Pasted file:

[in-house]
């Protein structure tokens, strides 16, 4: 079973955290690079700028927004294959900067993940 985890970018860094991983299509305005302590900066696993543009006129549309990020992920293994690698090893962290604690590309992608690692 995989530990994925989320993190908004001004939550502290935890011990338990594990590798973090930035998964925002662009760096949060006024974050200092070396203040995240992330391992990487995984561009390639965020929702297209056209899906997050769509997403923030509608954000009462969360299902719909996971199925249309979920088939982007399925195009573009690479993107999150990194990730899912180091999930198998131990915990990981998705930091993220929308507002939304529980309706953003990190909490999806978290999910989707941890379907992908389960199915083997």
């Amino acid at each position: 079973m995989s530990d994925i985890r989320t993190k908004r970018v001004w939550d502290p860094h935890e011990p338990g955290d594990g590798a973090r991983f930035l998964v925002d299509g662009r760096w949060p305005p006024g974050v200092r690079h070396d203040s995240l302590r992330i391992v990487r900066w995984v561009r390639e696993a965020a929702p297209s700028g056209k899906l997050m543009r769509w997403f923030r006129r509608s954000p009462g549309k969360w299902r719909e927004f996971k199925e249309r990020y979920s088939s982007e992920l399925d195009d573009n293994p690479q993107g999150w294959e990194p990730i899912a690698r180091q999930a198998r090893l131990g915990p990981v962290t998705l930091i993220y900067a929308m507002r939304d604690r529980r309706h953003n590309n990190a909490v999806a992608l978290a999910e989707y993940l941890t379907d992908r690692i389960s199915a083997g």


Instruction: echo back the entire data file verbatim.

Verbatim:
[in-house]
């Protein structure tokens, strides 16, 4: 079973955290690079700028927004294959900067993940 985890970018860094991983299509305005302590900066696993543009006129549309990020992920293994690698090893962290604690590309992608690692 995989530990994925989320993190908004001004939550502290935890011990338990594990590798973090930035998964925002662009760096949060006024974050200092070396203040995240992330391992990487995984561009390639965020929702297209056209899906997050769509997403923030509608954000009462969360299902719909996971199925249309979920088939982007399925195009573009690479993107999150990194990730899912180091999930198998131990915990990981998705930091993220929308507002939304529980309706953003990190909490999806978290999910989707941890379907992908389960199915083997």
């Amino acid at each position: 079973m995989s530990d994925i985890r989320t993190k908004r970018v001004w939550d502290p860094h935890e011990p338990g955290d594990g590798a973090r991983f930035l998964v925002d299509g662009r760096w949060p305005p006024g974050v200092r690079h070396d203040s995240l302590r992330i391992v990487r900066w995984v561009r390639e696993a965020a929702p297209s700028g056209k899906l997050m543009r769509w997403f923030r006129r509608s954000p009462g549309k969360w299902r719909e927004f996971k199925e249309r990020y979920s088939s982007e992920l399925d195009d573009n293994p690479q993107g999150w294959e990194p990730i899912a690698r180091q999930a198998r090893l131990g915990p990981v962290t998705l930091i993220y900067a929308m507002r939304d604690r529980r309706h953003n590309n990190a909490v999806a992608l978290a999910e989707y993940l941890t379907d992908r690692i389960s199915a083997g």